Sacramento, California, October 4, 2006:
NCAI Sub-Committee Refused to Allow Letters of Support to be Presented or Read During Meeting on the Resolution to Repeal the Ute Partition Act of 1954.
Petitioner's were not informed in advance when their Resolution would be heard! Which prevented a number of individuals who were going speak in favor of the Resolution from attending! With no backers those NCAI members in attendents refused to second a motion allowing a vote which killed the petition ending any hope of a Resolution.
The Northern Ute Tribe, with backing from the Southern Ute's of Colorado, was successful in under-mining the effort of the Terminated Uinta's by painting a perception that the Uinta's are nothing more then Greedy Mormons!
"This action only proves just how "Bigoted and Intolerant" members of the Ute Indian Tribe Are when it come to the Terminated Mixed-Blood Uinta's!"
October 1, 2006
Dear Ladies and Gentlemen of the National Congress of American Indians:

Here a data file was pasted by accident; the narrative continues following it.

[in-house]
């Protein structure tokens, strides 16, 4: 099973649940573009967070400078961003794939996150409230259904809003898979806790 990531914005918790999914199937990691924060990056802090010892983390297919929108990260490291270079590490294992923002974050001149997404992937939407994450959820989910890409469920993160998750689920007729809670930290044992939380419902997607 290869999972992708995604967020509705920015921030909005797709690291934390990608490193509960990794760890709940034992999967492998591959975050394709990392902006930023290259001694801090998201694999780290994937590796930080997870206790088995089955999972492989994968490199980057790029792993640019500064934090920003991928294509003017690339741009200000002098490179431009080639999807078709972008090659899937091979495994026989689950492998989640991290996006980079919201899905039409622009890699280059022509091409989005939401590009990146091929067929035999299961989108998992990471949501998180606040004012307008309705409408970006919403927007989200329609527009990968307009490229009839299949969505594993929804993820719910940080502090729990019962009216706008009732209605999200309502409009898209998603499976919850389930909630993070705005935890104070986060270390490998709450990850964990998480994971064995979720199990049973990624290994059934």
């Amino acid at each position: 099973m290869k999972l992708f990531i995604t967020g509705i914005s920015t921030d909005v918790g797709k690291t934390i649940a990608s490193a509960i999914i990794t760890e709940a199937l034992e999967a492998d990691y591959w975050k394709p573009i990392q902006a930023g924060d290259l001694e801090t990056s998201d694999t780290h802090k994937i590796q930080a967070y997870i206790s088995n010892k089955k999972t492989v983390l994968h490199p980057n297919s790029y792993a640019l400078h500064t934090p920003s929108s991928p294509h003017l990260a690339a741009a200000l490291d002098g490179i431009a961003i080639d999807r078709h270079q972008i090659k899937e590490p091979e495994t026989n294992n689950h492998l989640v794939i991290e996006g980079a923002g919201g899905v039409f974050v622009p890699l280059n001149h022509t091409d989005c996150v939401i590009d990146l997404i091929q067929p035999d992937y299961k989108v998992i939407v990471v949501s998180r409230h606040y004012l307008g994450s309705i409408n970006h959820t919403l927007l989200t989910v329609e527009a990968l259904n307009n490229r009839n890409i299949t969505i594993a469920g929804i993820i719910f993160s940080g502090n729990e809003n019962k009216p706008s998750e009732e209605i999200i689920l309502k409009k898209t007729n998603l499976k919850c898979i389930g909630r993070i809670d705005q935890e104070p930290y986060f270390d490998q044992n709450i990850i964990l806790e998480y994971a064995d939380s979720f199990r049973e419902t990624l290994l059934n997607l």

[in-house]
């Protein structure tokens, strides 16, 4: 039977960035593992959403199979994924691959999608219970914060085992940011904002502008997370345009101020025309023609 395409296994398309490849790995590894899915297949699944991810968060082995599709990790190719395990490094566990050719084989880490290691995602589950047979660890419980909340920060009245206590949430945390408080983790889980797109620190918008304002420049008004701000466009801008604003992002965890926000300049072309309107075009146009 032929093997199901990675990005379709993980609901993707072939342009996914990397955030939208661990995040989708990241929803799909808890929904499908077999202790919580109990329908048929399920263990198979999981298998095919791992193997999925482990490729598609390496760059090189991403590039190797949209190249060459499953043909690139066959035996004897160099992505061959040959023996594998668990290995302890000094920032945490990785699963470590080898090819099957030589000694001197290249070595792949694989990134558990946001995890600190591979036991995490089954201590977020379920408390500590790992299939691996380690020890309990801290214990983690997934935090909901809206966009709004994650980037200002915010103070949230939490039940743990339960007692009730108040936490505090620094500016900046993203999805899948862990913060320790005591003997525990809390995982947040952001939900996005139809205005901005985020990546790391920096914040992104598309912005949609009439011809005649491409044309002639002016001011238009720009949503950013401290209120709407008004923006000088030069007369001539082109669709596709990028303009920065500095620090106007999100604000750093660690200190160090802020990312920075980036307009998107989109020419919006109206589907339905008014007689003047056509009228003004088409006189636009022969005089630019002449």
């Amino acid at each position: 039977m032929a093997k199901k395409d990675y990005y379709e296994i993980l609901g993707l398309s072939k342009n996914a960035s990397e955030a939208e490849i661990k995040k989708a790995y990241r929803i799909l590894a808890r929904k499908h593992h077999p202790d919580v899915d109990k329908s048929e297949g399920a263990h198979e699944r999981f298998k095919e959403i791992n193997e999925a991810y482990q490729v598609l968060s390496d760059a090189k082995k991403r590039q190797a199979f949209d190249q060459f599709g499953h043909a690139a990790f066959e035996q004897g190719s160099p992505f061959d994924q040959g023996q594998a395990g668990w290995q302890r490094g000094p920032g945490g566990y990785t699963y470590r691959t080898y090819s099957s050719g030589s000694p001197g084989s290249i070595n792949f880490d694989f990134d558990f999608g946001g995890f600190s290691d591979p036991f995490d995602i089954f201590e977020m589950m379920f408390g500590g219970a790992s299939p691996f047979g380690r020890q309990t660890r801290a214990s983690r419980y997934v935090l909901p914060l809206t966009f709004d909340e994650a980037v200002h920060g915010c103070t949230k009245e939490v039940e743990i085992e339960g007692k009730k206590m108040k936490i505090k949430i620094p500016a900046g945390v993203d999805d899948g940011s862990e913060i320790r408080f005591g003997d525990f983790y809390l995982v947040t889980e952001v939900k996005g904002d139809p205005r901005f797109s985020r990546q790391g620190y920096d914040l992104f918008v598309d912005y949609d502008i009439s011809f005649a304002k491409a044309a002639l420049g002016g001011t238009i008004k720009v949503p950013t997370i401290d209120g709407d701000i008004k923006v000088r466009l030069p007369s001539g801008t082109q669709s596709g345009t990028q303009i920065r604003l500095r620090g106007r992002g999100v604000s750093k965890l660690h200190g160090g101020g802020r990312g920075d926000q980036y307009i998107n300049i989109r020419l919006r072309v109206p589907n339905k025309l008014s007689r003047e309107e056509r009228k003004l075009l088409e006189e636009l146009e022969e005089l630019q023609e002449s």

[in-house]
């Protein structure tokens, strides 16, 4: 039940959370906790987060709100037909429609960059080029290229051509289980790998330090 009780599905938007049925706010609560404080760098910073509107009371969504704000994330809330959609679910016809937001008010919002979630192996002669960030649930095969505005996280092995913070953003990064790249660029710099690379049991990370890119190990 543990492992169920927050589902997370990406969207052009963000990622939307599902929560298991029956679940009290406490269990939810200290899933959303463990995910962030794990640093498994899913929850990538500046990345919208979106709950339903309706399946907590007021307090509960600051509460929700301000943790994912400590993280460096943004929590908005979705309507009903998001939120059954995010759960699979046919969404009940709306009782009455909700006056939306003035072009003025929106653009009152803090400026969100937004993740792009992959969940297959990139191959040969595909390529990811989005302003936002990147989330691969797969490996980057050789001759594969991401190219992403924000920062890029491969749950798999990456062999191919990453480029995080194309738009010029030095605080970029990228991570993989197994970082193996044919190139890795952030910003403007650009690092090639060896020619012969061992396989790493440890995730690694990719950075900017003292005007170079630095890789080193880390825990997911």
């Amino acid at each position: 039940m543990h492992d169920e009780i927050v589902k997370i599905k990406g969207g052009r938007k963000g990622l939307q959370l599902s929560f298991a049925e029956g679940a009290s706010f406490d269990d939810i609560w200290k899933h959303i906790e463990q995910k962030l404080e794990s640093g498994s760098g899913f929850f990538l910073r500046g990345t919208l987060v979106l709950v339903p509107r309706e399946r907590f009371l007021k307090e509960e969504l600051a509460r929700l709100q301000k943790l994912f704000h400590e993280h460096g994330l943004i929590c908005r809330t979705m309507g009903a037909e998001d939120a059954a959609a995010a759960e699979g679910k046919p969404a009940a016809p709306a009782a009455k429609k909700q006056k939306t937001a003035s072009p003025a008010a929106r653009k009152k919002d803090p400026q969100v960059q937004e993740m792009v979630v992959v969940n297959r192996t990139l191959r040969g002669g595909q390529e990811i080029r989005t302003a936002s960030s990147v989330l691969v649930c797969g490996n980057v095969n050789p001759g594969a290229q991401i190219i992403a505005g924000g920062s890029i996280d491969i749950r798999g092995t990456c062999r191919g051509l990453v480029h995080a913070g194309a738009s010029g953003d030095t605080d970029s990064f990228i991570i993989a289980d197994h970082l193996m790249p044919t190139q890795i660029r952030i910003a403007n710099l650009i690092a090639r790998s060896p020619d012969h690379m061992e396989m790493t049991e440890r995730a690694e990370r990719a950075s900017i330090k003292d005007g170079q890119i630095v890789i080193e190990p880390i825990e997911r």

My name is John McKenna, but I am called Black Wolf by my People. I was born in Massachusetts and am a member of The Chappiquiddic Band, and we are originally from the Island off Cape Cod of the same name. Our Band is 115 strong and still living where we have always lived, in and around Massachusetts, with the exception of me and my younger brother, Ronald “Roaming Wind”, who now resides here in California. Acting as emissary for the Chappiquiddic Band, I had hoped to attend and speak these words; however certain events prohibited my attendance. So, I send this letter on behalf of my People, to speak for my Band, sent by my Council, our Squa-Sachem (Woman Chief), Yellow Feather, and our Sub-Chief, my Brother Edward, Ghost Bear.
Everyone back home, I included, want you to know that we stand behind our Uinta Mixed-Blood Brothers and Sisters gathered here today. We understand the frustration of living without recognition, by both our native brothers and by the peoples of the United States. You are not alone as there are many bands, many tribes, and many indigenous peoples here in North America that shares this common frustration. In closing, The Chappiquiddic People sends their Good Wishes and Best Regards for a Favorable outcome to these proceedings.
The Members of the Chappiquiddic Band of Massachusetts